Too much in a single day. Seems like you are trying to get so many variations of the same exercise in one session and IMHO that is a bad way to go about it. This I know for I tried it myself.
Keep it simple and effective. Pick/make exercises that are challenging. The reps and sets are up to you but I recommend no more than 5 sets of whatever amount of reps you choose to do.
A template I been following for years is this:
and in that order.
Thank you, I have reduced the number of exercises by half of what they were.There were too many exercises on the previous routine that I did these past three days and I found that I could have performed the exercises with more challenge. As you know, that type of training is excellent for conditioning and muscular endurance but not as much for strength and building the muscle as it is more similar to the Beachbody type routines that I used to do.
I will try to find a compromise between the 10, 8, 5 repetition range because I am not sure of the quality of the chain belt yet but it is a chain belt but if I can perform the exercise with 40KG, I will change the repetition number to 8, 5, 3.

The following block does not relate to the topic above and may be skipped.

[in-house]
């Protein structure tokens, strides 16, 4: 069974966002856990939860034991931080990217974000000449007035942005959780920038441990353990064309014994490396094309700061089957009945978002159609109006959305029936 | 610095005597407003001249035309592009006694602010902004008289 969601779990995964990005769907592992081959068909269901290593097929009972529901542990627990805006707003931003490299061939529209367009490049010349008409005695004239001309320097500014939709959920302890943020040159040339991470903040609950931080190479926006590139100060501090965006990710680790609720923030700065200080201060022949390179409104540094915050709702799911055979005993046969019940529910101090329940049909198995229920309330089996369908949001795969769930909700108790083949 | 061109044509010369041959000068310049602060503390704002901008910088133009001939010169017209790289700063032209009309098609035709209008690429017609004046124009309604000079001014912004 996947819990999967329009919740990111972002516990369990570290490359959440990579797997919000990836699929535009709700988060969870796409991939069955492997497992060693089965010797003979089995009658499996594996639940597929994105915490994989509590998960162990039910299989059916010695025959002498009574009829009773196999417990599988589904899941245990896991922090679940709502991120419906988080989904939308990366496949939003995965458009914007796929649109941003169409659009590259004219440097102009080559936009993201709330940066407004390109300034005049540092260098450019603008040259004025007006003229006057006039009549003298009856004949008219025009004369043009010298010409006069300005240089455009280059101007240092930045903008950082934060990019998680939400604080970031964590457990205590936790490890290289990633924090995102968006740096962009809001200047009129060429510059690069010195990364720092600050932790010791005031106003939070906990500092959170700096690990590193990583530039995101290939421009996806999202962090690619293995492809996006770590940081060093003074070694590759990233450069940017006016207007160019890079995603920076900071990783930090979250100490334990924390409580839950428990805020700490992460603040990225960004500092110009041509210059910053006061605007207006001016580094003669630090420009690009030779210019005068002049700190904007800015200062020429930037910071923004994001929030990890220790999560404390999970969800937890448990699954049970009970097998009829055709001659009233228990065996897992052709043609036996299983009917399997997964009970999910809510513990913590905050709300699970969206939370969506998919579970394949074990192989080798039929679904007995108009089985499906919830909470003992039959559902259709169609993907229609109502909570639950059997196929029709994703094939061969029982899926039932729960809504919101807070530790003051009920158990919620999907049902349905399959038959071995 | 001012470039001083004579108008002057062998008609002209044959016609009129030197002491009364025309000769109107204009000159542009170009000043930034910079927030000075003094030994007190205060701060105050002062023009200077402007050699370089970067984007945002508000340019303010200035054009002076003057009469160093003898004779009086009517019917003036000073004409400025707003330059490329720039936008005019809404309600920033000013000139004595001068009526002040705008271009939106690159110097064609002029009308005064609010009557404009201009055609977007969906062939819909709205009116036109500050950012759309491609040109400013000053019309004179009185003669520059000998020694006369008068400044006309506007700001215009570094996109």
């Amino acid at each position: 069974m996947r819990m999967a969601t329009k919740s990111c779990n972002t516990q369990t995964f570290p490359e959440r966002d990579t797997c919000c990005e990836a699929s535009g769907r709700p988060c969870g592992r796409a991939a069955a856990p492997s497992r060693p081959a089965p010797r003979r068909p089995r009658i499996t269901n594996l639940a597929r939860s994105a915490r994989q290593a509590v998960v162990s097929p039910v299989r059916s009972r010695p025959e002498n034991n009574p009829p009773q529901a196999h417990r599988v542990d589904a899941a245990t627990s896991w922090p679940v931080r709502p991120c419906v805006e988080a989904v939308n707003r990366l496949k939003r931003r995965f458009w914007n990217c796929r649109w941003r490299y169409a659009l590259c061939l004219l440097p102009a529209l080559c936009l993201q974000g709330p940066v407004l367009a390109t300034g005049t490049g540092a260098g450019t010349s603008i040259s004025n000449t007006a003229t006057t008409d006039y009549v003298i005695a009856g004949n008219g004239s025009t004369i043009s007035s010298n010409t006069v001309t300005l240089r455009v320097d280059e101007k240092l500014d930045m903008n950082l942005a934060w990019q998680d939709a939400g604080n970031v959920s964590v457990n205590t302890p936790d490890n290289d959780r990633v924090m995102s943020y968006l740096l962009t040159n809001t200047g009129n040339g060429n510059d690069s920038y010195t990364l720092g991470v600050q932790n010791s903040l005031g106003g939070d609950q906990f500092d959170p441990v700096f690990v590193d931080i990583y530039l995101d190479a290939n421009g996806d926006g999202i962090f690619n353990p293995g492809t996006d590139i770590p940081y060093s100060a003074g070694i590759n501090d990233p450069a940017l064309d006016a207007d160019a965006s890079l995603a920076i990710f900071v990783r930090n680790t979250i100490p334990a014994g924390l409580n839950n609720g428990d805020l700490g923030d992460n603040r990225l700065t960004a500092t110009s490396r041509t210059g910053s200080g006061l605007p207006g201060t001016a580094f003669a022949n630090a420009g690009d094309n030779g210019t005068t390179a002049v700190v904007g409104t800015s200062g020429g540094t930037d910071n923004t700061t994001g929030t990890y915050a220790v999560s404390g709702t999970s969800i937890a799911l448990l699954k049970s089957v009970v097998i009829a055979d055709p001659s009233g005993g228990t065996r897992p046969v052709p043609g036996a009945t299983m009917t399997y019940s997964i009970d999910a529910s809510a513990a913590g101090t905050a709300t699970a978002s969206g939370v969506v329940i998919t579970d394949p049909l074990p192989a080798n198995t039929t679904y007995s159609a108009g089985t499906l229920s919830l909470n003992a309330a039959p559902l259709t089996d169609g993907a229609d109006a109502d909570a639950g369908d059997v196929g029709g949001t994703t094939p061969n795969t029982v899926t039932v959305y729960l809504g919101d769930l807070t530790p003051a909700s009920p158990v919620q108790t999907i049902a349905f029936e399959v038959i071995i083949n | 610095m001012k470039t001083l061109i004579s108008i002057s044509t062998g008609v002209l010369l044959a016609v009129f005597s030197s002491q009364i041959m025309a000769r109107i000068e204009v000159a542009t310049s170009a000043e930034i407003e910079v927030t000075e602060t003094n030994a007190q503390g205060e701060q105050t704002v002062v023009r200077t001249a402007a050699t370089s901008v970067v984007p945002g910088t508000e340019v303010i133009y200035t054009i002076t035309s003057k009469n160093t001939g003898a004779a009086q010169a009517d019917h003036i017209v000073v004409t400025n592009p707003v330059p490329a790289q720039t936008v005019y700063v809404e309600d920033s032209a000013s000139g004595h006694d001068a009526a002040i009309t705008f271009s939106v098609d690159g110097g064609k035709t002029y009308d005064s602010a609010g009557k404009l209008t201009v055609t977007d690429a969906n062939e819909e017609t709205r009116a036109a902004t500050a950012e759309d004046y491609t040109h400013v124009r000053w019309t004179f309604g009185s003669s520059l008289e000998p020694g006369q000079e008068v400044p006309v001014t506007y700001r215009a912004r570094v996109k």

Here is the page for the chain belt.
Weight Lifting Belt - With Chain | Mirafit
Day 1 Chest and Triceps
3 Circuits of 10, 8, 5
Straight Bar Dips
Parallel Bar Dips
3 Circuits of 10, 8, 5
Narrow Grip Pull-Ups
Around the World Chin-Ups
Wide Grip Pull-Ups
Squat 12, 10, 8
Pistol Squat 12, 10, 8
Walk Lunge to Step-Up Reverse Lunge 12, 10, 8
Front to Back Squat and Plyo Lunge 12, 10, 8
Day 4 Recovery
Day 5A Plyometric Training 1
Chest High Pull-Ups 10
Dips on Straight Bar 12
Clapping Push-Ups 10
Head Bangers Pull-Up Grip 10
Typewriter Pull-Ups 10
Jump Muscle-Ups 12
Clapping Pull-Ups 8
Day 5B Plyometric Training 2
Behind Back Clap Push-Ups 15
Explosive Parallel Bar Dips 20
High Explosive Chest Pull-Ups 20
Incline Fast Push-Ups 60
Explosive Toe Touch Push-Ups 20
Day 6 Back and Biceps
Day 7 Legs
Day 1 and 5 Calisthenics Technical